I have three reviews to get through: 1. The Green Hornet 2. Nights in Villjamur and 3. Firefly.
The Green Hornet (2011, dir. Michel Gondry) is a disappointment to say the least. The movie itself is okay, if you ignore the plot holes or plot idiocies (take you pick).
What most crystalizes the problems in this movie is Seth Rogen. He simply fails at portraying Britt Reid. What he plays is a gregarious buffoon pretending to be a hero. Yes, by the end of the movie, he gets over his daddy issues and becomes a much better super hero. But having to go through an hour and thirty five minutes of Rogen’s roaring juvenile antics is too much.
The bright point of the film is Jay Chou, who does a good job as Kato. While the character has to be goofy to match the silliness of the film, I think that Chou manages to hint at the absurdities within the film.
The plot itself is rather tiresome, though it does not rehash the murdered parent casus that many super heroes go through, but wait, it does! The sudden reveal is interesting, but should have come earlier. But then, there wouldn’t be the joke.
The saving grace of the film is really the action sequences, the thrill and comedy of explosions and fighting. One can almost forgive the film its flaws because of the action sequences. But almost.
And the racial, class, and homoerotic tensions between Reid and Kato make for at times funny, troubling, and annoying moments. Kato really should have beaten the crap out of Reid given all of the indignities that he had to endure. And don’t even get me started on the “not-a-gay” joke that peppers the film.
In the end, The Green Hornet, is ultimately a forgettable blockbuster.
Nights in Villjamur by Mark Charan Newton is honestly even more disappointing than The Green Hornet. I had been looking forward to reading this book, and am bitterly disappointed at how it turns out. Newton attempts to marry the New Weird style of China Mieville’s Bas-Lag with a more traditional epic narrative. In this way, elements of Nights in Villjamur are reminiscent of Richard K. Morgan’s The Steel Remains. But Nights lacks both Mieville’s imagination and the raw emotional power of Morgan’s grittiness. Instead, what you have is a rather standard epic fantasy.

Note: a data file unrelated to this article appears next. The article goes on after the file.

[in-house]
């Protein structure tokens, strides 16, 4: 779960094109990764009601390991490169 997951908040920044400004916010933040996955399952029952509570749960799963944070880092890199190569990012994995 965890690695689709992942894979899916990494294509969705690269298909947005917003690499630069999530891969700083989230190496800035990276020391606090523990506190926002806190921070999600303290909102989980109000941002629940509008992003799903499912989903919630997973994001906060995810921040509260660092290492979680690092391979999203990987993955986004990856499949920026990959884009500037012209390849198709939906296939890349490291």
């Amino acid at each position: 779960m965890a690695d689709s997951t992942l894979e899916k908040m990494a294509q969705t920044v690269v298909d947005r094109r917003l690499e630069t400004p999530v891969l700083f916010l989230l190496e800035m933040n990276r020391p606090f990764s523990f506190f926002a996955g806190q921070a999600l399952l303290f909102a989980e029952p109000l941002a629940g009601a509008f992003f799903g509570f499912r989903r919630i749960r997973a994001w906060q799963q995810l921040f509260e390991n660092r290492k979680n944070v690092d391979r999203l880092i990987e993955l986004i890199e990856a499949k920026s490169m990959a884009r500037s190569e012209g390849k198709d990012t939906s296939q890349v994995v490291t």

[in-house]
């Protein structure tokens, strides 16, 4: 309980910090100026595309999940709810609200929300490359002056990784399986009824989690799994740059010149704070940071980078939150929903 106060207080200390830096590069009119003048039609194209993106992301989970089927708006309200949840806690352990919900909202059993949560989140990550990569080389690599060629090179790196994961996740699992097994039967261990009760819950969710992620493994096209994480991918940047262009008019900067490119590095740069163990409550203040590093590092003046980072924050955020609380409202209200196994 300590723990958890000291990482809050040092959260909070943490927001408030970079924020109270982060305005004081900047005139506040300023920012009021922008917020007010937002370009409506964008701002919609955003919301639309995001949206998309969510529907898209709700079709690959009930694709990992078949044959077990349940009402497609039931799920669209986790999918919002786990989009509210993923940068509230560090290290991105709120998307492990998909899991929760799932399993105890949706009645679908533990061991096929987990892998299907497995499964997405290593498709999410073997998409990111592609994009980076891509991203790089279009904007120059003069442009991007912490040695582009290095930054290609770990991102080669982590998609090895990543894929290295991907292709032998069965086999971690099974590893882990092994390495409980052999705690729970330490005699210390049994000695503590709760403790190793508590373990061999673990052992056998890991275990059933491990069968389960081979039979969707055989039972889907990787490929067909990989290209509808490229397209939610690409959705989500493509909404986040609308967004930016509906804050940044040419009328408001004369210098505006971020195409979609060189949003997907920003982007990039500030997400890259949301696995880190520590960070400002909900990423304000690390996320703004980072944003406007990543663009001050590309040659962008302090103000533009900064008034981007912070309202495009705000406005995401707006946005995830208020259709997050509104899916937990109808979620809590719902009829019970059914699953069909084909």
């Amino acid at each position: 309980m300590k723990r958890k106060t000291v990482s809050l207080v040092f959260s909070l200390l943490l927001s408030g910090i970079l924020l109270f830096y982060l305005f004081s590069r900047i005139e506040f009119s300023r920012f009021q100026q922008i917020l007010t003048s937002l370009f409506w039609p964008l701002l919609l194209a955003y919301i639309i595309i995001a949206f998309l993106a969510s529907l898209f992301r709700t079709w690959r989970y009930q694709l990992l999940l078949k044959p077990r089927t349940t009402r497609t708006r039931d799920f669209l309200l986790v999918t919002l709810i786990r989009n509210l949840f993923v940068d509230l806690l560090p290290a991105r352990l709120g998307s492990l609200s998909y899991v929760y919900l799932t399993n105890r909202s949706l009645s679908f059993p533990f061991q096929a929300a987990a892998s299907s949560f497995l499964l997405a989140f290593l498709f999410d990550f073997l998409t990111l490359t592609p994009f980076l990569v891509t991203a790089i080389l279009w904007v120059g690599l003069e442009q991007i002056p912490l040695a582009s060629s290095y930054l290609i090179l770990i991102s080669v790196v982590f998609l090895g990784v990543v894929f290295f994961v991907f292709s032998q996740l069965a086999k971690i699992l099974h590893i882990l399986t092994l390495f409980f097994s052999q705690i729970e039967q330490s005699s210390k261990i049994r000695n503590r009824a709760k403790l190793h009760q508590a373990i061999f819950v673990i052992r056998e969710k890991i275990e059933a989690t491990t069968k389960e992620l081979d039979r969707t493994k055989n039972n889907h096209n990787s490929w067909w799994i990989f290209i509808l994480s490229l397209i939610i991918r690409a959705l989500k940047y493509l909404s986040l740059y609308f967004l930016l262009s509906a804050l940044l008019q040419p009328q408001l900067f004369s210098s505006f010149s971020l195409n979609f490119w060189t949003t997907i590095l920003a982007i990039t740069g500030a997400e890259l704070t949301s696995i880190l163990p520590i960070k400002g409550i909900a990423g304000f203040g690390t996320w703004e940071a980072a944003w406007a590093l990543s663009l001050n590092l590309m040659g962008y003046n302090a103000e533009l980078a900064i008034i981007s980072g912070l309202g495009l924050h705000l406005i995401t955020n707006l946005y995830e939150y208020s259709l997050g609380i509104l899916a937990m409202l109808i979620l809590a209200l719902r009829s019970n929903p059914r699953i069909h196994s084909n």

I will admit that part of the reason I wanted to read the novel is because of the inclusion of a gay protagonist (although not the lead) named Brynd. His story is done rather well, and I can agree that he is one of two well realized characters (the other being Randur). But the rest of the cast are rather dull.
The plot is confused and varied. Where Newton fails, I think, is that he does not have a clear focus, despite the fact that all of the plot lines are connected. Perhaps that could be because the over all plot is so over used. Who hasn’t seen an evil chancellor plot to overthrow the legitimate royal family? And in this case, did he really need to? There is such a thing as the Glorious Revolution. . .
The world itself is well done, the approaching Ice Age is an interesting concept, and the design of Villjamur the city is interesting. Pity the world is hampered by the plot.
Firefly, Joss Whedon’s cult classic, is an amazing series. The marriage of the western with space opera, of action with light comedy, is very well managed, although for some, perhaps off putting. I have come to admire this series greatly. However, I am not certain that it could have maintained itself had it had more of a chance.
My problem is the film Serenity. While the film is great in its own right, there are numerous problems that do not quite connect with the series itself. Simon and River are integrated into the crew, but in the film, their place is more tenuous. It really does not connect well, I think. However, does the film really indicate how the series (had it continued) would progress? I don’t know.
Anyway, the acting is generally pretty good, by science fiction television standards. Summer Glau’s one liners are well delivered, Gina Torres is amazing, and Jewel Stait is delightful.
There is not much bad I can say about the series. Watching it over the past week has been a delight.
That’s three reviews down. I am still disappointed about Nights in Villjamur, but I may come back to it later. Don’t know if my opinion will change however. My next post will cover Jared Diamond’s Guns, Germs, and Steel and maybe John Keegan’s A History of Warfare.
Posted on June 19, 2011, in Books, Movies, T.V. and tagged China Mieville, Epic Fantasy, fantasy, Firefly, Mark Charan Newton, New Weird, Nights in Villjamur, Richard K. Morgan, Serentiy, The Green Hornet. Bookmark the permalink. Leave a comment.